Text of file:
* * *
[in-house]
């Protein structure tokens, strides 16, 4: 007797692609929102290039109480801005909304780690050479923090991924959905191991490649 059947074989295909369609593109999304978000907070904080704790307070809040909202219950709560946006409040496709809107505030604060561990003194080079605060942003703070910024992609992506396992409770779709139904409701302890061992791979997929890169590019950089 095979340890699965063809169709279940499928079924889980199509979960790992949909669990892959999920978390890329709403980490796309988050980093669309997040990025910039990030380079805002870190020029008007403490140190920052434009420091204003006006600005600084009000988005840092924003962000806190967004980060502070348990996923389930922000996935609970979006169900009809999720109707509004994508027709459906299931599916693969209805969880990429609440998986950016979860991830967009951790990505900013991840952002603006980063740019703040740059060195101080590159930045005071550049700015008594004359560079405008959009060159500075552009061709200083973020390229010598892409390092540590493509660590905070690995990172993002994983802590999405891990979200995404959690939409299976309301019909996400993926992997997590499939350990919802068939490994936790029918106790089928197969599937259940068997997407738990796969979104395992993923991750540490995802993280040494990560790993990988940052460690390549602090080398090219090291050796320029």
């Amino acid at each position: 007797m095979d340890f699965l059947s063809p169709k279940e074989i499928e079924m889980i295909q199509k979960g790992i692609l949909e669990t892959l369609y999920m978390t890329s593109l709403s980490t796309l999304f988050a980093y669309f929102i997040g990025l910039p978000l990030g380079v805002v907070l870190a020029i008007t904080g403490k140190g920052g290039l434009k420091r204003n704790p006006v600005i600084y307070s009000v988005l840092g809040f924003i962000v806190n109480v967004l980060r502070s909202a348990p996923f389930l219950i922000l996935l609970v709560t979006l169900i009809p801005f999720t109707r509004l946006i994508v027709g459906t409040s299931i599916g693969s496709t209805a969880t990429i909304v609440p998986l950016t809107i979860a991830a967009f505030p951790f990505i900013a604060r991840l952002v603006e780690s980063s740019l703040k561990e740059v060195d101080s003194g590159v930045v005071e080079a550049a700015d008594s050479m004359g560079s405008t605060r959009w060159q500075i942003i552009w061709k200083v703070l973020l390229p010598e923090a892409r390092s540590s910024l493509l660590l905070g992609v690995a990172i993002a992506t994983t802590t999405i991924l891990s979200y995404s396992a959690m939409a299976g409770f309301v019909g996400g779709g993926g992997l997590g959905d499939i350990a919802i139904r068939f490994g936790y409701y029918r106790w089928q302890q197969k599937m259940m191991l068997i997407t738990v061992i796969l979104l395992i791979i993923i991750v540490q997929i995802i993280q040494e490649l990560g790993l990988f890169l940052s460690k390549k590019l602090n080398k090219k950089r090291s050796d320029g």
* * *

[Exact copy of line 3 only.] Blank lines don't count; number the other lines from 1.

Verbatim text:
């Amino acid at each position: 007797m095979d340890f699965l059947s063809p169709k279940e074989i499928e079924m889980i295909q199509k979960g790992i692609l949909e669990t892959l369609y999920m978390t890329s593109l709403s980490t796309l999304f988050a980093y669309f929102i997040g990025l910039p978000l990030g380079v805002v907070l870190a020029i008007t904080g403490k140190g920052g290039l434009k420091r204003n704790p006006v600005i600084y307070s009000v988005l840092g809040f924003i962000v806190n109480v967004l980060r502070s909202a348990p996923f389930l219950i922000l996935l609970v709560t979006l169900i009809p801005f999720t109707r509004l946006i994508v027709g459906t409040s299931i599916g693969s496709t209805a969880t990429i909304v609440p998986l950016t809107i979860a991830a967009f505030p951790f990505i900013a604060r991840l952002v603006e780690s980063s740019l703040k561990e740059v060195d101080s003194g590159v930045v005071e080079a550049a700015d008594s050479m004359g560079s405008t605060r959009w060159q500075i942003i552009w061709k200083v703070l973020l390229p010598e923090a892409r390092s540590s910024l493509l660590l905070g992609v690995a990172i993002a992506t994983t802590t999405i991924l891990s979200y995404s396992a959690m939409a299976g409770f309301v019909g996400g779709g993926g992997l997590g959905d499939i350990a919802i139904r068939f490994g936790y409701y029918r106790w089928q302890q197969k599937m259940m191991l068997i997407t738990v061992i796969l979104l395992i791979i993923i991750v540490q997929i995802i993280q040494e490649l990560g790993l990988f890169l940052s460690k390549k590019l602090n080398k090219k950089r090291s050796d320029g």